For more than 35 years, the Forensic Anthropology Center has been accepting donations of bodies to be placed at the outdoor research facility. More than 100 donations are received every year, the remains of which become part of the William M. Bass Donated Skeletal Collection.
Donor: Roy Crawford
Why did you donate your body to the research facility?
I have always loved science and technology and believed that we all have moral obligations to help each other by advancing knowledge. I had numerous relatives in the medical field, so I learned very young that medical schools use cadavers for study. I decided to donate my body to a medical school someday. In 1990, I had cancer and gave a lot of thought to planning, and soon thereafter learned of the forensic anthropology project and liked that idea better.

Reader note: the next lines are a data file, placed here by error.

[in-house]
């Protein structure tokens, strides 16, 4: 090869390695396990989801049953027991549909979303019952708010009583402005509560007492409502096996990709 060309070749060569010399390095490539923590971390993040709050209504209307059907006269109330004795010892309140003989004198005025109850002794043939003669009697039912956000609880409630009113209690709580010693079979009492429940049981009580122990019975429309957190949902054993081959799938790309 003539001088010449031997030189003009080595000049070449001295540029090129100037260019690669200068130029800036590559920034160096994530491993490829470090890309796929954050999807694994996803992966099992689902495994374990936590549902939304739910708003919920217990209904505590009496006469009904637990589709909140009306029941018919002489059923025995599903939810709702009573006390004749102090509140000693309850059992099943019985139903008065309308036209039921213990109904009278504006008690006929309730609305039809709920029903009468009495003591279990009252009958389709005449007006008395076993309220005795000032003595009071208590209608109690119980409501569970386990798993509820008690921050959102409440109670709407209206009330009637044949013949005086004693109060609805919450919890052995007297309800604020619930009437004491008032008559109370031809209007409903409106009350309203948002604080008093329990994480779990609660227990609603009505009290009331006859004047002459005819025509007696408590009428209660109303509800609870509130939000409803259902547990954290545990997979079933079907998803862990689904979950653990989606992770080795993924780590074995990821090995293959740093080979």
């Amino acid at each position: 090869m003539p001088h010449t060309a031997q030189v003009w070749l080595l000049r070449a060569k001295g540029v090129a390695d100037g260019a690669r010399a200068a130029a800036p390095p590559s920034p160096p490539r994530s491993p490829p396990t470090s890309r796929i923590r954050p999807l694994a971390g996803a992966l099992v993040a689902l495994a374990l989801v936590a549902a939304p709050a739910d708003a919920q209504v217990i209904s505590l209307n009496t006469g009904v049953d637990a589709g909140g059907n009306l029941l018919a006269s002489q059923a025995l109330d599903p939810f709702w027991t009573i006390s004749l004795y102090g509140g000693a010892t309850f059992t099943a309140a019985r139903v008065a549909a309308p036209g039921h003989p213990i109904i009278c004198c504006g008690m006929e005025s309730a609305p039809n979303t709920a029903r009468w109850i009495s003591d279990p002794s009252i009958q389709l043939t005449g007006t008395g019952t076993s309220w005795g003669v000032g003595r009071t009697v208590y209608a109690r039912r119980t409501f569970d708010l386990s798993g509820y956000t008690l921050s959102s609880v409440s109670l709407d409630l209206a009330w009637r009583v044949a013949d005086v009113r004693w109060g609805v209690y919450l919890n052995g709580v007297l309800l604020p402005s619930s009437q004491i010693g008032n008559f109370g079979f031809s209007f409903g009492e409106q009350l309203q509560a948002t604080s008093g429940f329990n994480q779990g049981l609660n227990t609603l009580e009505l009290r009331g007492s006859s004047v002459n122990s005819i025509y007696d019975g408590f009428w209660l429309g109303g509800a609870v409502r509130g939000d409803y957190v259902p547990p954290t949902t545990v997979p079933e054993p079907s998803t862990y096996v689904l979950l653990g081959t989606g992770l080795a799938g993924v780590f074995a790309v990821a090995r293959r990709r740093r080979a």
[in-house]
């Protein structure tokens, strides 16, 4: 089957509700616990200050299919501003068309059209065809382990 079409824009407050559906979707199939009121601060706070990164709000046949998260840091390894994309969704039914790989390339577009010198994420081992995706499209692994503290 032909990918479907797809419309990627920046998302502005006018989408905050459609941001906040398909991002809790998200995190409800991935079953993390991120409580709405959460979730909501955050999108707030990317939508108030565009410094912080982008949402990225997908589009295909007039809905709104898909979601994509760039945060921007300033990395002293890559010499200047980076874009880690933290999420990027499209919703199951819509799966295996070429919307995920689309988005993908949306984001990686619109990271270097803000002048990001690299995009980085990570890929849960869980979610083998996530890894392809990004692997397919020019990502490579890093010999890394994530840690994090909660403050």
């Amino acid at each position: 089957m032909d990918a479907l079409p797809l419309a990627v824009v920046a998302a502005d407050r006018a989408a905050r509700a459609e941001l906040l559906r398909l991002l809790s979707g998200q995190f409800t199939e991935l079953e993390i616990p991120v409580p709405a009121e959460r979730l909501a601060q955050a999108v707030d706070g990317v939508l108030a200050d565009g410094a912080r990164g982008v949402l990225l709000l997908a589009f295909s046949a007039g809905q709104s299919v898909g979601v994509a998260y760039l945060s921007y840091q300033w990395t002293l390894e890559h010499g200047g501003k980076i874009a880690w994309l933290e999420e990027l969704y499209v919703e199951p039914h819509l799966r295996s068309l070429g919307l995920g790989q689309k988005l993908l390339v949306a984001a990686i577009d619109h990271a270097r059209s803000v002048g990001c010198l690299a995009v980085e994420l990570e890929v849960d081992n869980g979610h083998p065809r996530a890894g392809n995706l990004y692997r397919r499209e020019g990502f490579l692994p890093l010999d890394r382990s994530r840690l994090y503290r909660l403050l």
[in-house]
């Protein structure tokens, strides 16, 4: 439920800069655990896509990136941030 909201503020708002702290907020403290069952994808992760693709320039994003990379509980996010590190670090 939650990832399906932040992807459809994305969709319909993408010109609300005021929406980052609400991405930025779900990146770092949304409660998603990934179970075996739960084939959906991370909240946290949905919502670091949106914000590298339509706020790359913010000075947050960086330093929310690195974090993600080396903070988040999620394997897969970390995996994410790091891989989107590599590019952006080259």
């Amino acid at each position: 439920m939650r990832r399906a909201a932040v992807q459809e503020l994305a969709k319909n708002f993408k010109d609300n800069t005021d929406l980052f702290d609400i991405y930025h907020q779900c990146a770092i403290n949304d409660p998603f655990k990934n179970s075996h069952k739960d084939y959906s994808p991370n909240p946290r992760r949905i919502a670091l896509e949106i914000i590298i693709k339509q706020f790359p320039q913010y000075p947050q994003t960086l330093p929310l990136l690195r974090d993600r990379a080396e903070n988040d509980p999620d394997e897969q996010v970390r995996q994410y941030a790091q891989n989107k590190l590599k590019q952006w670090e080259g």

I signed up right away. What does your family think of your decision?
Since my family is based in Kentucky and closely related to its main university, I did not tell them of my donation. When a newspaper article eventually outed me, there was no opposition from them. Though my brother says he won’t come visit me!
Did your career have any impact on your decision to donate?
Before retirement, I was a coal mining and forensic engineer. Both came from my love of science and technology, but neither specifically influenced my decision.
What do you hope will happen as a result of your body donation?
I hope the study of my remains will help future forensic anthropologists identify unknown bodies and catch murderers.
For more information about the body donation program, visit fac.utk.edu.
Illustration by Justin Helton (’07) of Status Serigraph